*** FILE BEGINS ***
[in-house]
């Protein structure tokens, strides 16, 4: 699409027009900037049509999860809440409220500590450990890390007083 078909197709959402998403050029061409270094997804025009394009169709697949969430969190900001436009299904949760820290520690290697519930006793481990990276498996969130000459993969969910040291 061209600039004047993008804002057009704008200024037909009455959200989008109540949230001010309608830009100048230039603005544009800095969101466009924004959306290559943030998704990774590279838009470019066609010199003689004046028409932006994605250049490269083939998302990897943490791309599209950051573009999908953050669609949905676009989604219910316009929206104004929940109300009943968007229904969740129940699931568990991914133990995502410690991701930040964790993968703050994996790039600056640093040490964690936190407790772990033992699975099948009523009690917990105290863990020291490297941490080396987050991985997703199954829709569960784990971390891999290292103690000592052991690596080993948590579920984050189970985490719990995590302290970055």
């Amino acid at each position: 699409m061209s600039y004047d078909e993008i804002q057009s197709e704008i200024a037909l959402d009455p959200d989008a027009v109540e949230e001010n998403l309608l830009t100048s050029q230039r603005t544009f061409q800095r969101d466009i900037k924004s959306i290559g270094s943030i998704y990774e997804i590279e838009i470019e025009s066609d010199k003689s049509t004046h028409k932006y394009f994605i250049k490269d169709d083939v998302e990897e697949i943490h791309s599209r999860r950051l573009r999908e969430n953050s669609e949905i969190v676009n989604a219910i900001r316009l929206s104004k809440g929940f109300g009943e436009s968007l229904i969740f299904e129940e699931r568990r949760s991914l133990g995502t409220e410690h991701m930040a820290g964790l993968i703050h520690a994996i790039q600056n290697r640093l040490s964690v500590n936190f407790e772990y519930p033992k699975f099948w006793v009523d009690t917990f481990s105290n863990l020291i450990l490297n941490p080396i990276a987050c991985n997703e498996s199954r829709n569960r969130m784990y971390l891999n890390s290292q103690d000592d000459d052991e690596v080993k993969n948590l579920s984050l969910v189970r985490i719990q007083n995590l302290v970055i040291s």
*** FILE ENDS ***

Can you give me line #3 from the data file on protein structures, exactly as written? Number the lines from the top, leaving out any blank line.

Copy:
């Amino acid at each position: 699409m061209s600039y004047d078909e993008i804002q057009s197709e704008i200024a037909l959402d009455p959200d989008a027009v109540e949230e001010n998403l309608l830009t100048s050029q230039r603005t544009f061409q800095r969101d466009i900037k924004s959306i290559g270094s943030i998704y990774e997804i590279e838009i470019e025009s066609d010199k003689s049509t004046h028409k932006y394009f994605i250049k490269d169709d083939v998302e990897e697949i943490h791309s599209r999860r950051l573009r999908e969430n953050s669609e949905i969190v676009n989604a219910i900001r316009l929206s104004k809440g929940f109300g009943e436009s968007l229904i969740f299904e129940e699931r568990r949760s991914l133990g995502t409220e410690h991701m930040a820290g964790l993968i703050h520690a994996i790039q600056n290697r640093l040490s964690v500590n936190f407790e772990y519930p033992k699975f099948w006793v009523d009690t917990f481990s105290n863990l020291i450990l490297n941490p080396i990276a987050c991985n997703e498996s199954r829709n569960r969130m784990y971390l891999n890390s290292q103690d000592d000459d052991e690596v080993k993969n948590l579920s984050l969910v189970r985490i719990q007083n995590l302290v970055i040291s």